Beating the odds in basketball, cancer

Posted March 23, 2010, at 5:24 p.m.

You’ve got to love March Madness. The front page of Ohio State’s Web site yesterday proclaimed, “Evan Turner rebounded from a poor opening round performance to lead Ohio State into the Sweet 16. The Buckeyes bounced Georgia Tech 75-66 in a game where many thought the Yellow Jacket post players would dominate them.”

Monday, I became an Ohio State fan. They didn’t just battle the odds to beat favorite Georgia Tech’s basketball team, one of their cancer teams led by Dr. James Fowler of the university’s James Cancer Center beat the odds to keep a friend of mine in the game as well.

I wrote about her two weeks ago. She has cervical cancer and only one chance for life: pelvic exenteration. Wikipedia describes this procedure as the “radical surgical treatment that removes all organs from a person’s pelvic cavity.” As you can imagine, it’s brutally extreme and the only option left when a 41-year-old woman’s guts get riddled with cancer and her life expectancy is months instead of decades.

But after Monday’s surgery those fighting Buckeyes gave her a fighting chance. It’s a slimmer chance than any of us would like, but as March Madness fans know, a slim chance at victory is sometimes all you need.

There’s another reason that she has a chance to live: Medicaid. Thank goodness she’s poor. She wasn’t always poor. She got poor just in the nick of time. For years, she had owned her own business, and while she liked being independent, she never made enough money to provide health insurance for herself. And then like a gift from the gods, the economy crashed and she lost everything.

She had just taken a job as a shop clerk when she found out about her cancer. Imagine how lucky she felt when she realized that she qualified for Ohio’s Medicaid program. To receive benefits, an Ohio woman has to fit into a few categories. First, she has to be really poor, making only about two-thirds of the federal poverty level.

Additionally, according to the state of Ohio Web site, a poor woman without dependent children receives coverage only if she has either breast or cervical cancer.

She’s lucky she didn’t have a stroke, heart attack or lung cancer, because she wouldn’t have qualified for Medicaid. And even with the finest Buckeye surgeons within 150 miles of her house, her only appointment this year would be with the Grim Reaper.

If you’re wondering how this differs from Maine Medicaid laws, Maine makes special allowances for cervical and breast cancer as well. In fact, she could have earned four times the Ohio threshold and still qualified. But Maine helps poor childless adults in general regardless of their illnesses, so Maine’s way ahead of Ohio.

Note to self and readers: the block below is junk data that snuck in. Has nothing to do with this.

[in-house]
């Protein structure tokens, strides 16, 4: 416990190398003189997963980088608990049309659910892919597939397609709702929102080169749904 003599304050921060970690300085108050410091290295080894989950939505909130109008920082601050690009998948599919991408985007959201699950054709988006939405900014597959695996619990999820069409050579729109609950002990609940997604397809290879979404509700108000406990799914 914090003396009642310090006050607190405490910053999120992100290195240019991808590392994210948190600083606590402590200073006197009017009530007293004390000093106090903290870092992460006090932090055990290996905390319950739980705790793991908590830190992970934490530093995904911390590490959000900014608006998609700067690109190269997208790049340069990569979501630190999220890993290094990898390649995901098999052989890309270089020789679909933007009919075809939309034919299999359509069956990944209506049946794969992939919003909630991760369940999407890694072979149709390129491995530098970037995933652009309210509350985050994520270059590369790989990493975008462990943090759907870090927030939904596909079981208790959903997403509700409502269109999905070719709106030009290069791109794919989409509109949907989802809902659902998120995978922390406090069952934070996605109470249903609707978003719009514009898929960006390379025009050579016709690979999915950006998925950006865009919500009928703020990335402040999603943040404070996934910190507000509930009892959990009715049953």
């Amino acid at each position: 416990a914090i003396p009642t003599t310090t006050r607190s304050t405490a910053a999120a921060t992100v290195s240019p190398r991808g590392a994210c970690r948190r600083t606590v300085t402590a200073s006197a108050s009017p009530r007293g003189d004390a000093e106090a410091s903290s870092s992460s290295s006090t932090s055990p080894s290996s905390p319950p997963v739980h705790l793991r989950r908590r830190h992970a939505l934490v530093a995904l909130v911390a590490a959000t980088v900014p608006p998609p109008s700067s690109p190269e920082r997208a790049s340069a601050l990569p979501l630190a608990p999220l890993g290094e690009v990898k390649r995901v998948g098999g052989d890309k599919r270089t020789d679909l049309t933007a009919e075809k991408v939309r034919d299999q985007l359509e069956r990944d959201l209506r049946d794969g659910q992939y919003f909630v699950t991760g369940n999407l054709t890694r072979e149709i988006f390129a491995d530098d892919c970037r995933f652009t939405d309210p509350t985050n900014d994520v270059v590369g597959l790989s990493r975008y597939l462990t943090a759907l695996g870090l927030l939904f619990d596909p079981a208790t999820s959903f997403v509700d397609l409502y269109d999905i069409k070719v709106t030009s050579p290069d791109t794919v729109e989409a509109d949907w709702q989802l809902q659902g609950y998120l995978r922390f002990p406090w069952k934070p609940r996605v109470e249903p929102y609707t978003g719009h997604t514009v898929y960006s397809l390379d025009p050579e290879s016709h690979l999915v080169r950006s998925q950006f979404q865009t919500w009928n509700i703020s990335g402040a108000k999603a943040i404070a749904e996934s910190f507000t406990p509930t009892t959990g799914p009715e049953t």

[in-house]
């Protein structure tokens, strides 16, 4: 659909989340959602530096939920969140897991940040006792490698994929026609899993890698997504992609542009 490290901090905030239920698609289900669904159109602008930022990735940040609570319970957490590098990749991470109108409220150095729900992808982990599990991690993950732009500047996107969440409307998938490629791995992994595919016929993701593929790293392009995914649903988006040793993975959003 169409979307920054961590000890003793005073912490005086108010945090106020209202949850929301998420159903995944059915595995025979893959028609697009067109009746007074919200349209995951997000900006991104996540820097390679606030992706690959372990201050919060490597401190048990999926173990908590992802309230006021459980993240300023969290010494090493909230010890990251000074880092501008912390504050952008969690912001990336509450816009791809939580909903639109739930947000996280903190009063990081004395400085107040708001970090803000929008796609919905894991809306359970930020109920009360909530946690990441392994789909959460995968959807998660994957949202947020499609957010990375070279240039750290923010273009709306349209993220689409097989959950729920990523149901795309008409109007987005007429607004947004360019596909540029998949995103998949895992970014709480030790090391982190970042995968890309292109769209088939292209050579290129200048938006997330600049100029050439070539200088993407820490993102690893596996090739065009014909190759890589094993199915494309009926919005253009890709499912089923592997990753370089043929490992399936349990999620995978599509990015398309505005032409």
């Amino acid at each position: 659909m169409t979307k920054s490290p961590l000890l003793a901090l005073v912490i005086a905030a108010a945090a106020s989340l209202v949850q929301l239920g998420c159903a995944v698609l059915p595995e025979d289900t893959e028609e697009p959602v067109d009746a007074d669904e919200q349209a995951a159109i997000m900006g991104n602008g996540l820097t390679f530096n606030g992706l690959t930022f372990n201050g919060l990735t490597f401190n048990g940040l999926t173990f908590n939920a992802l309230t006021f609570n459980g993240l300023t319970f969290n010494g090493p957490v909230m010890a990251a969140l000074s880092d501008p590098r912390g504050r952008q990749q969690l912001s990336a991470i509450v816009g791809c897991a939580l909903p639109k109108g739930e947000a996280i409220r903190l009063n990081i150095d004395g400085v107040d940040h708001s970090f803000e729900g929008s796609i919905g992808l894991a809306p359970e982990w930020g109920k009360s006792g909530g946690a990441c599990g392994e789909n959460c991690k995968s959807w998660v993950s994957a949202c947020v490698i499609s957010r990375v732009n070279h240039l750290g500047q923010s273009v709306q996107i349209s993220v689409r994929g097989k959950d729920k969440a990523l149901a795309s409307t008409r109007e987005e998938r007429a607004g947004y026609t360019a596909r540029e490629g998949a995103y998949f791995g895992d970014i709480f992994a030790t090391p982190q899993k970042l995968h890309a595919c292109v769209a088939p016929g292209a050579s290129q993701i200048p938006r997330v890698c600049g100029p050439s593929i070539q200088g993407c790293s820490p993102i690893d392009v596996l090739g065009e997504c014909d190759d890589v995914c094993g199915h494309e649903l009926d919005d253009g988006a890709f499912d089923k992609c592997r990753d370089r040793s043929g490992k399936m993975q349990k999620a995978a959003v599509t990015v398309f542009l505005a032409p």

In Maine, it’s truly the lower middle class that is uninsured and runs the risk of dying without health care, like my friend would have if she had still owned her business.

But somehow even with this unequal access to treatment the Republicans stand against health care reform. They whine about “socialization” even as they voted over the last two years to bail out the wealthy.

The Democrats are only a little better. They passed health care “reform” on Sunday that doesn’t even allow us the option of buying into the medical plan that has financed this heroic effort to save my friend’s life.

No, the health care plan that passed without a public option and without a Medicare or Medicaid buy-in will put billions of taxpayer dollars into the pockets of the greedy culprits who broke our system in the first place: the insurance companies. In fact, the price tag for this new health care plan will be $2,764.71 each year for 10 years for each of the 30 million currently uninsured people. And remember, that’s an insurance premium not a health care payment.

My friend’s bills are paid by the taxpayers, because she’s lucky enough to be a poor Ohioan with cervical cancer. But because the insurance companies are Br’er Rabbits begging Congress not to throw them into the big bundle of money, the new health care “reform” won’t be providing folks with excellent health care; it will be making insurance companies wealthier.

Pat LaMarche of Yarmouth is the author of “Left Out In America: The State of Homelessness in the United States.” She may be reached at PatLaMarche@hotmail.com.

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